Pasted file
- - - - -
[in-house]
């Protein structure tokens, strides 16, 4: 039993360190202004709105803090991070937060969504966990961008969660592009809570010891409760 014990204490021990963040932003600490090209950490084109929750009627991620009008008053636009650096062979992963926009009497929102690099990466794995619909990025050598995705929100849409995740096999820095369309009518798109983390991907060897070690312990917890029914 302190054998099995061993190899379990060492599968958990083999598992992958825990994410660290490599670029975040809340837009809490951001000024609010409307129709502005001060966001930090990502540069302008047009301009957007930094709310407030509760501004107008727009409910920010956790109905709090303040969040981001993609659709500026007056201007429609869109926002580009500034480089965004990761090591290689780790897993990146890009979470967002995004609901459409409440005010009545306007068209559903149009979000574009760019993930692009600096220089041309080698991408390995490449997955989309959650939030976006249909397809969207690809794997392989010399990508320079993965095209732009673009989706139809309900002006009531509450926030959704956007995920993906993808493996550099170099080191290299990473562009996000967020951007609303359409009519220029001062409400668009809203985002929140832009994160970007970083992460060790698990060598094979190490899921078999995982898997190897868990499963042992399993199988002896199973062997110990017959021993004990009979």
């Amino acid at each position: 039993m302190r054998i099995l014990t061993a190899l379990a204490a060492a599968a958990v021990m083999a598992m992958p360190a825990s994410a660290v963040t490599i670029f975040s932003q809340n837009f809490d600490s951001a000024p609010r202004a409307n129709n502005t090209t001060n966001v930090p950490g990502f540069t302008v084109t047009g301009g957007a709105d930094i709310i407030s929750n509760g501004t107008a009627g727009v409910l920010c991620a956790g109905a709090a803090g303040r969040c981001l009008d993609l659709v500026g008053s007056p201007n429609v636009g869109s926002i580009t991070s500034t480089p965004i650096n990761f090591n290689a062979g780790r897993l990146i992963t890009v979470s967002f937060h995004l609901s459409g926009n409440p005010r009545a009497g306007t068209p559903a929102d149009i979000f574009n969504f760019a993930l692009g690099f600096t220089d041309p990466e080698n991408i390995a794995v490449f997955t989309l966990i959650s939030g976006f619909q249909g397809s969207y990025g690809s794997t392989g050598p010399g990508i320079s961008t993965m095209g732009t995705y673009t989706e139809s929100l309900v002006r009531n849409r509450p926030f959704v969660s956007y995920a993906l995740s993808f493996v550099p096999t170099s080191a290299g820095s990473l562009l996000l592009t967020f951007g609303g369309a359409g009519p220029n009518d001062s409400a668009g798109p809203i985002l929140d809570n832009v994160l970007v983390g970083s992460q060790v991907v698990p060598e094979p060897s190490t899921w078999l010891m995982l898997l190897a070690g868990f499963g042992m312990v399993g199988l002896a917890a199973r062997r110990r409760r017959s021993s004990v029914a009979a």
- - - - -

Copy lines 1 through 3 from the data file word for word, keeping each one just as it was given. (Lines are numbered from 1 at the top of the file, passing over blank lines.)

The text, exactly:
[in-house]
């Protein structure tokens, strides 16, 4: 039993360190202004709105803090991070937060969504966990961008969660592009809570010891409760 014990204490021990963040932003600490090209950490084109929750009627991620009008008053636009650096062979992963926009009497929102690099990466794995619909990025050598995705929100849409995740096999820095369309009518798109983390991907060897070690312990917890029914 302190054998099995061993190899379990060492599968958990083999598992992958825990994410660290490599670029975040809340837009809490951001000024609010409307129709502005001060966001930090990502540069302008047009301009957007930094709310407030509760501004107008727009409910920010956790109905709090303040969040981001993609659709500026007056201007429609869109926002580009500034480089965004990761090591290689780790897993990146890009979470967002995004609901459409409440005010009545306007068209559903149009979000574009760019993930692009600096220089041309080698991408390995490449997955989309959650939030976006249909397809969207690809794997392989010399990508320079993965095209732009673009989706139809309900002006009531509450926030959704956007995920993906993808493996550099170099080191290299990473562009996000967020951007609303359409009519220029001062409400668009809203985002929140832009994160970007970083992460060790698990060598094979190490899921078999995982898997190897868990499963042992399993199988002896199973062997110990017959021993004990009979």
């Amino acid at each position: 039993m302190r054998i099995l014990t061993a190899l379990a204490a060492a599968a958990v021990m083999a598992m992958p360190a825990s994410a660290v963040t490599i670029f975040s932003q809340n837009f809490d600490s951001a000024p609010r202004a409307n129709n502005t090209t001060n966001v930090p950490g990502f540069t302008v084109t047009g301009g957007a709105d930094i709310i407030s929750n509760g501004t107008a009627g727009v409910l920010c991620a956790g109905a709090a803090g303040r969040c981001l009008d993609l659709v500026g008053s007056p201007n429609v636009g869109s926002i580009t991070s500034t480089p965004i650096n990761f090591n290689a062979g780790r897993l990146i992963t890009v979470s967002f937060h995004l609901s459409g926009n409440p005010r009545a009497g306007t068209p559903a929102d149009i979000f574009n969504f760019a993930l692009g690099f600096t220089d041309p990466e080698n991408i390995a794995v490449f997955t989309l966990i959650s939030g976006f619909q249909g397809s969207y990025g690809s794997t392989g050598p010399g990508i320079s961008t993965m095209g732009t995705y673009t989706e139809s929100l309900v002006r009531n849409r509450p926030f959704v969660s956007y995920a993906l995740s993808f493996v550099p096999t170099s080191a290299g820095s990473l562009l996000l592009t967020f951007g609303g369309a359409g009519p220029n009518d001062s409400a668009g798109p809203i985002l929140d809570n832009v994160l970007v983390g970083s992460q060790v991907v698990p060598e094979p060897s190490t899921w078999l010891m995982l898997l190897a070690g868990f499963g042992m312990v399993g199988l002896a917890a199973r062997r110990r409760r017959s021993s004990v029914a009979a």